30 January 1927 - prologue of a fateful day

With the foundation of the paramilitary forces Heimwehr (home guard) by the conservatives and Republikanischer Schutzbund (defence league) by the socialists the confrontations between the political factions deteriorate sharply. Violent clashes become more and more frequent and disagreements are much too often settled with arms and fists leaving people killed or injured.

Of particularly fateful consequences is an incident in Schattendorf, Burgenland, on 30 January 1927. When after a demonstration a group of Schutzbund members are on their way to the train station, they are shot at from inside an inn by members of the Frontkämpfer (front combat union - a paramilitary association affiliated with the conservatives) killing the 40 year old war veteran Matthias Csmarits and 8 year old Josef Grössing. As soon as the news reaches the Social Democrats a storm of outrage ensues. On 2 February 1927, the day of the victims' funeral, the free socialist trade unions call for a fifteen minute general strike in all of Austria. The funeral is attended by thousands of Schutzbund members in uniform.

5 July 1927 - the fire is sparked by a trial and acquittal

On 5 July 1927, the three men accused of having fired the fatal shots at Schattendorf, appear in court in Vienna to be tried in one of the first court sessions under an independent jury system. They are charged with "public violence". The trial is closely followed by the public.

In the early evening of 14 July the verdict is passed: acquittal for all three defendants. The verdict comes completely unexpected and is followed by a fatal day.

15 July 1927 - the Palace of Justice in flames

In the early morning hours of 15 July 1927, socialist workers from the outskirts of Vienna assemble in front of the Palace of Justice to voice their anger. The Social Democratic leadership is taken completely by surprise and has made no arrangements to warrant a regular course of the demonstration.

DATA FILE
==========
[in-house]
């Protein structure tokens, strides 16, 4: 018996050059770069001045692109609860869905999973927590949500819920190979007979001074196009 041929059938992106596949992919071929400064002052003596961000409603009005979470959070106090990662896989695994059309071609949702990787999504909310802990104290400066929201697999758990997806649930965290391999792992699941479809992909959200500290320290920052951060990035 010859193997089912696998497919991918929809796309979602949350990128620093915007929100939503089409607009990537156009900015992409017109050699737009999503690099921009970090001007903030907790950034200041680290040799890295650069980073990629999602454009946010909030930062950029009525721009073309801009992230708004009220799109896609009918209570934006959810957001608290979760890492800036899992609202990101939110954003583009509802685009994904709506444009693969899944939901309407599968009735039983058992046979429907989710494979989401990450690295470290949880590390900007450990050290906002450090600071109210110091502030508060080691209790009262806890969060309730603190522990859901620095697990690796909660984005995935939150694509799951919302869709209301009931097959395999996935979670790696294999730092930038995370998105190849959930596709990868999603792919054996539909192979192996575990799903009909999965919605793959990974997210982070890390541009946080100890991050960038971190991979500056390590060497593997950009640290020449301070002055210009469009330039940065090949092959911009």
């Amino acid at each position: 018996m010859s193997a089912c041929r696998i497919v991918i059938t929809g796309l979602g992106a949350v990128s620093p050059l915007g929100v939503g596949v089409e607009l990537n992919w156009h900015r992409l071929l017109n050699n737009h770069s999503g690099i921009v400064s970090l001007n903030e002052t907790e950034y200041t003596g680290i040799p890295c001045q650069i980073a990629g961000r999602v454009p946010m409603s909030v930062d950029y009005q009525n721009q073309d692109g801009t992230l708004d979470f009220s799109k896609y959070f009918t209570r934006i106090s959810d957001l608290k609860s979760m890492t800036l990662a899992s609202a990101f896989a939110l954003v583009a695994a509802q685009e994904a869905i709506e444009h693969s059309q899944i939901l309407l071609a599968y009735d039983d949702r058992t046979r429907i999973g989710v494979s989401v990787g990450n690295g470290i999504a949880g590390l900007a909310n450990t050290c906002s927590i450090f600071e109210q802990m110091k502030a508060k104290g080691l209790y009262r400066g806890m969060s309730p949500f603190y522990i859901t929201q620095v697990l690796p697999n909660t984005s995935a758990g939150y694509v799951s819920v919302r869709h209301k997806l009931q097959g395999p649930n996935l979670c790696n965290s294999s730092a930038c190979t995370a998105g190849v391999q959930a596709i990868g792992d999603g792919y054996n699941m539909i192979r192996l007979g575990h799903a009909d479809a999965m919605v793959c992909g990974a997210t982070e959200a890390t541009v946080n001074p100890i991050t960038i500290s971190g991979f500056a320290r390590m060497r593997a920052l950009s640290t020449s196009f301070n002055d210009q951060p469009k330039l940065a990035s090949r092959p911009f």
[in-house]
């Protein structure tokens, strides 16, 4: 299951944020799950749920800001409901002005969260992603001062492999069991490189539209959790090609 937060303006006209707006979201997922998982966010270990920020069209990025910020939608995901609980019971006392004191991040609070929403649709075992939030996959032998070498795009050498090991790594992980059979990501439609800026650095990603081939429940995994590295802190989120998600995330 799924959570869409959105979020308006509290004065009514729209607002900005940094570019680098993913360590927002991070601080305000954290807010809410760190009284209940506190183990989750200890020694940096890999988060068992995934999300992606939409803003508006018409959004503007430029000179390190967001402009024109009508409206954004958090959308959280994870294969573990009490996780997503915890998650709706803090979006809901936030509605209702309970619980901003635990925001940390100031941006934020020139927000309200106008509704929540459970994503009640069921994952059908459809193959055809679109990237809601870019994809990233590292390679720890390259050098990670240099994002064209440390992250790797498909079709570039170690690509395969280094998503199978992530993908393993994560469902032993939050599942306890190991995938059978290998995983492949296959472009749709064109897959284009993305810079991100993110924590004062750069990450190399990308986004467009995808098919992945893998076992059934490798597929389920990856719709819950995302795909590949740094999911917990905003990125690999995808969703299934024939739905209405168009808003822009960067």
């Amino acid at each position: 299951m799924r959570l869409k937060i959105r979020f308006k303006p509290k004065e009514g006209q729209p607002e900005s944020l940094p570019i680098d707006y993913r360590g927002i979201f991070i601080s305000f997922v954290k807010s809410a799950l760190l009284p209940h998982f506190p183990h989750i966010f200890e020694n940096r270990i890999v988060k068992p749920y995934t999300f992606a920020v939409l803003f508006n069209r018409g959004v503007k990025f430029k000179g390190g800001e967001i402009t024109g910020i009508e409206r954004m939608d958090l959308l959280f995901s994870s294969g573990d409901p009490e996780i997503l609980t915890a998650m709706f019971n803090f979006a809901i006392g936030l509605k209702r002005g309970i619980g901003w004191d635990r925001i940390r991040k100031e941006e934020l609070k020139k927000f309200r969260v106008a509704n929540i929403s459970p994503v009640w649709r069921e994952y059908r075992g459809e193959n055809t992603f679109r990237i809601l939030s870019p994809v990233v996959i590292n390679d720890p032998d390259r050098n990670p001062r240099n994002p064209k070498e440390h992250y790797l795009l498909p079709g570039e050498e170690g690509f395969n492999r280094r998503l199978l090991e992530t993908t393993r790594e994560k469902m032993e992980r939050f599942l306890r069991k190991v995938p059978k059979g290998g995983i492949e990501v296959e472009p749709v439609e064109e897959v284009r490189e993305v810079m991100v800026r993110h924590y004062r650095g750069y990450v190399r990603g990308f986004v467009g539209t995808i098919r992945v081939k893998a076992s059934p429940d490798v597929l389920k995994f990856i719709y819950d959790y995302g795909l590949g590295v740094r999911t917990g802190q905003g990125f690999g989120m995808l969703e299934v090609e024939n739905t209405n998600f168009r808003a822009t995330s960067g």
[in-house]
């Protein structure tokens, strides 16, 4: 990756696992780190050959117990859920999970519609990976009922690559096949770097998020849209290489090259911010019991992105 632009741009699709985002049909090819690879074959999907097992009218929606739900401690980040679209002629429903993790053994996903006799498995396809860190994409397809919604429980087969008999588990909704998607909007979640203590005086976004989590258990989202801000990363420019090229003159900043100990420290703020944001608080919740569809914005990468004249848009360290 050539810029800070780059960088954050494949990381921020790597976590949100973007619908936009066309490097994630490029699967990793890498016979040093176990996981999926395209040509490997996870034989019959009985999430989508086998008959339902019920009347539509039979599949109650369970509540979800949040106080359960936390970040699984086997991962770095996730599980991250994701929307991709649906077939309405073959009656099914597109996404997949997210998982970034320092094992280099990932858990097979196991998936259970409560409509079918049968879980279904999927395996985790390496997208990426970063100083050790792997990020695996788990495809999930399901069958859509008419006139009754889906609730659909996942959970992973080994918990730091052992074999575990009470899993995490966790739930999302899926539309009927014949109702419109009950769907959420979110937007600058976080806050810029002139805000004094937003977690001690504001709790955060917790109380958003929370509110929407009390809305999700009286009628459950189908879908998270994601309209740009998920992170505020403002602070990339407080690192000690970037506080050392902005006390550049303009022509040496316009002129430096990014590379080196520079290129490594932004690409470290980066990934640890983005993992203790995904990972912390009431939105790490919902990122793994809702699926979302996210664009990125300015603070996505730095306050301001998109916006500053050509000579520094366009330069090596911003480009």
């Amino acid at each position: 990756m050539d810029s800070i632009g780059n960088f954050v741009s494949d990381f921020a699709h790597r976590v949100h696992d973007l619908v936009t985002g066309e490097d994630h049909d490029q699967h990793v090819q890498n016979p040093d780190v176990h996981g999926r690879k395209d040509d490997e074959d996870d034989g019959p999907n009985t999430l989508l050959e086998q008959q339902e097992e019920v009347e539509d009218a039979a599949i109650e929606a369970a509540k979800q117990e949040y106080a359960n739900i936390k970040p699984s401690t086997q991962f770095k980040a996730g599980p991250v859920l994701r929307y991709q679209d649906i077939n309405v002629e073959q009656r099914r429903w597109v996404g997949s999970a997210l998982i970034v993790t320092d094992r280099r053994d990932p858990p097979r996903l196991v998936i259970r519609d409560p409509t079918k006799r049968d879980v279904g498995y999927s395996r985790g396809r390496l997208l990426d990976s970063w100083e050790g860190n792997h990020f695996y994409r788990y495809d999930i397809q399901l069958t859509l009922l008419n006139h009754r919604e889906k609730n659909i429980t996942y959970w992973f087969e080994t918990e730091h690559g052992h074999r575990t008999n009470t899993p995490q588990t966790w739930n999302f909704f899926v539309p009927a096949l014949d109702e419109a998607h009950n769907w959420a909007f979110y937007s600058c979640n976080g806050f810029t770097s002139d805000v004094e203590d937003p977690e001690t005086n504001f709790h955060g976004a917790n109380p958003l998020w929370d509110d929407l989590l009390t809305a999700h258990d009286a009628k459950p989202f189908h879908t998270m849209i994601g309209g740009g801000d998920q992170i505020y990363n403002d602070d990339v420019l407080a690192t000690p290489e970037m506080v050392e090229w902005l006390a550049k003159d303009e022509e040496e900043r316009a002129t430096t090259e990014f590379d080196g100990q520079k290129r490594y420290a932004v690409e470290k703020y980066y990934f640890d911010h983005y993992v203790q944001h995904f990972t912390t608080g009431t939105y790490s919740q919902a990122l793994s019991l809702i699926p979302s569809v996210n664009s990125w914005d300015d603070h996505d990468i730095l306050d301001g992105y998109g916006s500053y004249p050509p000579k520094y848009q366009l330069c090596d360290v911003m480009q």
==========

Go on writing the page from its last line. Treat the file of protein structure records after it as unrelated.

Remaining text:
When the demonstrators chase away a small group of policemen near Parliament, the head of police Schober gives the order for police on horseback with their sabres drawn to move against the workers. Now the angry crowd storms the Palace of Justice. Files are set on fire and soon flames blaze from the windows of the Palace. A police station and the building of the Christian Social Party's newspaper Reichspost are also set on fire. Despite the efforts taken by the Social Democratic Party's leadership to prevent further riots, 600 armed policemen open fire against the demonstrators.

The exact number of casualties of 15 July 1927 will never be known. Documented are 89 people killed, five of them members of the police. More than 600 people are seriously injured, approximately 1,000 get away with slight injuries. For the First Republic the 15 July uprising will prove to be a fateful day: a prelude of what will eventually lead to the civil war in February 1934 and its fatal consequences for Austrian democracy. Today the events ought to serve as a reminder for present and coming generations.

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